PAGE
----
Monica Alleven

UScellular eyes infrastructure funds for fixed wireless expansion

UScellular lost more postpaid customers in the fourth quarter of 2021 – about 12,000 – on top of the 8,000 it lost in the third quarter of 2021. “We have to continue to do better,” said UScellular President and CEO Laurent Therivel. But the company's share of gross adds was quite strong in 2021, particularly in the fourth quarter. “It’s really a churn story,” Therivel said. “The churn dynamic is going to be affected by the upgrade promotions.

Nokia taps CBRS for school district in rural California

Nokia is using the unlicensed portion of the CBRS 3.5 GHz spectrum band to supply a private LTE network for a school district in San Joaquin Valley (CA). Nokia announced that it completed the first of two phases for the deployment. It’s working with AggreGateway, a small wireless engineering firm based in San Diego (CA). The network serves students in the Dos Palos Oro Loma (DPOL) school district of California. Located in the predominantly rural San Joaquin Valley, the district comprises five campuses and serves a population of 5,000 residents.

T-Mobile isn’t only one rankled about C-band giving 5G a bad name

T-Mobile CEO Mike Sievert commented how it was regrettable that “this has been so widely reported as a 5G issue,” when asked about C-band spectrum and the concerns of the Federal Aviation Administration (FAA) about possible interference. He’s not alone. A lot of folks regret that the entire 5G market is getting a bad name from C-band. It’s one of the spectrum bands that carriers are using to deliver 5G services –  but one of many. Granted, it’s one of the most valued – companies spent more than $80 billion for the rights to use it in the Federal Communications Commission’s auction in 2021.

California Public Utilities Commission denies petition by Dish to stall CDMA network shutdown

In what’s described as a “proposed decision,” California Public Utilities Commission (CPUC) Administrative Law Judge Karl Bemesderfer has denied a petition by Dish Network that seeks more time in migrating CDMA customers off T-Mobile’s network. In a filing in early February 2022, the CPUC said the decision by ALJ Bemesderfer has no legal effect “until and unless” the commission hears the item and votes to approve it. The item may be heard, at the earliest, at the California commission’s March 17 meeting. But it essentially signals defeat for Dish at the CPUC level on this item.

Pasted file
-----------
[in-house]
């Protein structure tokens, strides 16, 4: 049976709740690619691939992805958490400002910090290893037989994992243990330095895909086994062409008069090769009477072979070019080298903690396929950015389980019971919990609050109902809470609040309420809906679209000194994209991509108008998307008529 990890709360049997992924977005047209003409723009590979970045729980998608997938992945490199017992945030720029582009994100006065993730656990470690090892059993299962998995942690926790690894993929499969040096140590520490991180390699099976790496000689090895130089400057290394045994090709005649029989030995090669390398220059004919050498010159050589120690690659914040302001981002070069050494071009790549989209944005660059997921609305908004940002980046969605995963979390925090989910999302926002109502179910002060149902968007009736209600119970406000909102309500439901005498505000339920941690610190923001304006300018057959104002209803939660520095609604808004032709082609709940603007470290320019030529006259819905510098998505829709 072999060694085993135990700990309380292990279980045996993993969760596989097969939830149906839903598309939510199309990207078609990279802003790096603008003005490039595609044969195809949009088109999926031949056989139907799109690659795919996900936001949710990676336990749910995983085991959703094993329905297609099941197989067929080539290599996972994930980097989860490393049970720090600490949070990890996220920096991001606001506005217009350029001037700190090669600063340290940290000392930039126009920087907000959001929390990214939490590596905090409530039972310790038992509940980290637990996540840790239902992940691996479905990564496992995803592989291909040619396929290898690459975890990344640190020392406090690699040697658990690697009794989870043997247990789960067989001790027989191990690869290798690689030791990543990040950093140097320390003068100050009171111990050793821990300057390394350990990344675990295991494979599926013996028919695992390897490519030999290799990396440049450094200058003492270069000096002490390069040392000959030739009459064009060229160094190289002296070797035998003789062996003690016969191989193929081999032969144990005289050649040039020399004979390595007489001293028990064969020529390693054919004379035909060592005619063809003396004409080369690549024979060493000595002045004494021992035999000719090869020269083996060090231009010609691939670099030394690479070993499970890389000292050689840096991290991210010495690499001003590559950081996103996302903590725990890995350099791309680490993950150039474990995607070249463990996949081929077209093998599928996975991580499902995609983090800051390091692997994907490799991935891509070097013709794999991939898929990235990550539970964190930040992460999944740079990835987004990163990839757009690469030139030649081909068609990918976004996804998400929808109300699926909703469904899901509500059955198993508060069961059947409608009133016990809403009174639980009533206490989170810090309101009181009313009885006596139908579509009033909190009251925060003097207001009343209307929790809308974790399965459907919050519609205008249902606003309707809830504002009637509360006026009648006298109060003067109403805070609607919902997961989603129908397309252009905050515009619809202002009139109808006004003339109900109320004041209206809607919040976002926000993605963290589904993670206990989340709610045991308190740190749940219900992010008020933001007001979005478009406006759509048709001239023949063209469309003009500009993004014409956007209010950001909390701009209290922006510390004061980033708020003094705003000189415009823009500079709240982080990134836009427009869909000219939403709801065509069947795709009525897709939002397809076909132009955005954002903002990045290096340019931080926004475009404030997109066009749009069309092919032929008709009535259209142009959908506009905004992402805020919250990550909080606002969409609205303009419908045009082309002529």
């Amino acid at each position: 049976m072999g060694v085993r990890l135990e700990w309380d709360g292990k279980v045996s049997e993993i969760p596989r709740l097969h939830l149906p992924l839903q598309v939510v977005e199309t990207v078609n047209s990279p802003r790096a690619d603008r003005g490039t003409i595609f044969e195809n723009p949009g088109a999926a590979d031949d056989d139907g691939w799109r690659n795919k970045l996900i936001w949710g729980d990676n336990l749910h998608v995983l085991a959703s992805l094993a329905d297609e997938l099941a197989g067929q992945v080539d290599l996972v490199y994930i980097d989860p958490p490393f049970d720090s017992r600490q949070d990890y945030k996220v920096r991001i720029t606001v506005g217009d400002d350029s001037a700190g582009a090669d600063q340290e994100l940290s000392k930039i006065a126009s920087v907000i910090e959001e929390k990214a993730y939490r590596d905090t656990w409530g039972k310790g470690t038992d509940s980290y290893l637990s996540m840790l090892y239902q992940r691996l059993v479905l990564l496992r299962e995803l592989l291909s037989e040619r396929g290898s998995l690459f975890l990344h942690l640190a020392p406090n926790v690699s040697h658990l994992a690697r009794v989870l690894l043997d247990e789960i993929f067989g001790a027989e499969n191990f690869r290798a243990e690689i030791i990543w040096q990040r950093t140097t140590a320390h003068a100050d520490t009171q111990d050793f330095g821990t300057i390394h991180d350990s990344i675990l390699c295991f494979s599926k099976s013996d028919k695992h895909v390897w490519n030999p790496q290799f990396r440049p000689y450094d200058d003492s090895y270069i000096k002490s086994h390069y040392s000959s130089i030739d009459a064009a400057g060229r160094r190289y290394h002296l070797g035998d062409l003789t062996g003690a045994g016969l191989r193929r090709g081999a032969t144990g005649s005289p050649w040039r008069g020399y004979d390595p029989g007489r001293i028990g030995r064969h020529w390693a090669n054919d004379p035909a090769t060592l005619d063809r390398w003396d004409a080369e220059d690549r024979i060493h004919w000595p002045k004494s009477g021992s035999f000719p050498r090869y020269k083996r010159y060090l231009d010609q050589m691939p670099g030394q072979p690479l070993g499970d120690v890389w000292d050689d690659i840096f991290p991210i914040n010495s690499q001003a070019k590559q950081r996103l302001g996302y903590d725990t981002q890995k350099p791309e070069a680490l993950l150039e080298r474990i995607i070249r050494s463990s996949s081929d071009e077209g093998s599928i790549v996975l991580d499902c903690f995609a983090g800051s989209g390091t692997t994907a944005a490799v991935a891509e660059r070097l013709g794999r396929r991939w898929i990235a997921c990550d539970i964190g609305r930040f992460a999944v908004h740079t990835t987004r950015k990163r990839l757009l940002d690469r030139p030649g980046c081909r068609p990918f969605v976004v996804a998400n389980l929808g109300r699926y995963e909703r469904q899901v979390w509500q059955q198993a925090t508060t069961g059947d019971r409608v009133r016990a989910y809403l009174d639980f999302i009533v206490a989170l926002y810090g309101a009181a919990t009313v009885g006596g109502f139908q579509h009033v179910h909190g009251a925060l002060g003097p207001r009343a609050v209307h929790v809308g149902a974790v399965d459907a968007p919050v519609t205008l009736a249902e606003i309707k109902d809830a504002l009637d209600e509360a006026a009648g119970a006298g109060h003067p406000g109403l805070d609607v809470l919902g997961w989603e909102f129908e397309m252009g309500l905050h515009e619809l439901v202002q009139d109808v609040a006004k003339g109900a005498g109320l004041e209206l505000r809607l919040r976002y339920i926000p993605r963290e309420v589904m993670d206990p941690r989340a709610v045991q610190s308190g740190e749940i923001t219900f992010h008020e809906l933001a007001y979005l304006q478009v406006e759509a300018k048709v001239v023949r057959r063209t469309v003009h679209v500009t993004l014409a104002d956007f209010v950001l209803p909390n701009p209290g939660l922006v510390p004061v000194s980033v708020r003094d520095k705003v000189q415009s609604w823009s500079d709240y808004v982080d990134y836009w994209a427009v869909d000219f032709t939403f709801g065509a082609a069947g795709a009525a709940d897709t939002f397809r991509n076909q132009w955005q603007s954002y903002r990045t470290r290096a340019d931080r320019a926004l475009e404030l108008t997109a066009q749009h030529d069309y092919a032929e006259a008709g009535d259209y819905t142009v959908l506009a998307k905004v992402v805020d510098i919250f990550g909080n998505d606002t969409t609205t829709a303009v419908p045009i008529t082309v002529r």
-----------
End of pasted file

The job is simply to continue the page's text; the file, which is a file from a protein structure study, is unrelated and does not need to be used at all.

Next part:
AT&T taps Syniverse ahead of 3G network shutdown

AT&T will shut down its 3G network in February 2022, making way for 5G spectrum and services. But other operators worldwide, whose customers roam onto AT&T, still require the use of circuit-switch fallback, and that’s where Syniverse comes in. On January 25, Syniverse announced, in collaboration with AT&T, the development and deployment of a solution that preserves inbound voice roaming after AT&T phases out its 3G network on February 22, 2022.

Dish, other 12 GHz backers see 5G prospects rise in C-band’s wake

Remember the bit about the 12 GHz band that 5G proponents were using to advance their argument at the Federal Communications Commission? The one about “no federal encumbrances”? That seems to be rising to the top in the wake of all the recent problems associated with C-band spectrum. Granted, the 12 GHz band has its own set of challenges for the 5G for 12 GHz Coalition, which represents Dish Network, among others.

Starry increases affordable housing reach to 55,000 units

Starry, a small internet service provider based in Boston (MA), is celebrating a milestone for its Starry Connect service, expanding the reach of its digital equity program to more than 55,990 household units of public and affordable housing. Starry reached that goal at the end of 2021, a year that saw the company ink a deal with FirstMark Horizon Acquisition Corp. that will take it public. The company remains on track to close that SPAC transaction by the end of the first quarter of 2022. Starry Connect, its $15/month product that promises 30 Mpbs, targets public and affordable housing.

FCC prevails in 6 GHz court challenge led by AT&T

The US Court of Appeals for the District of Columbia Circuit ruled in favor of the Federal Communications Commission in its decision to designate a large swath of the 6 GHz band to unlicensed users, including Wi-Fi. AT&T had challenged the FCC’s decision, saying it posed potential interference with existing fixed microwave users. “Petitioners have failed to provide a basis for questioning the Commission’s conclusion that the Order will protect against a significant risk of harmful interference,” the court wrote in its December 28 decision.

New study refutes SpaceX claims about 12 GHz band

RS Access, one of the firms that holds 12 GHz licenses alongside Dish Network, is behind a new analysis that accuses SpaceX of using erroneous data in its evaluation of how satellite companies can use the adjacent 10.7-11.7 GHz band. SpaceX and OneWeb are considered non-geostationary orbit fixed satellite service operators, and they contend the 10.7-11.7 GHz band is too encumbered with other users for them to use it for their satellite services. They want to be able to use the 12.2-12.7 GHz band without having to deal with the likes of Dish and/or RS Access.

T-Mobile announces it now covers 200 million people with 2.5 GHz 5G

T-Mobile announced it now covers 200 million people with Ultra Capacity 5G, the moniker for its 2.5 GHz coverage, which is six weeks ahead of schedule. It’s also farther ahead of its rivals than what was envisioned even a couple weeks ago.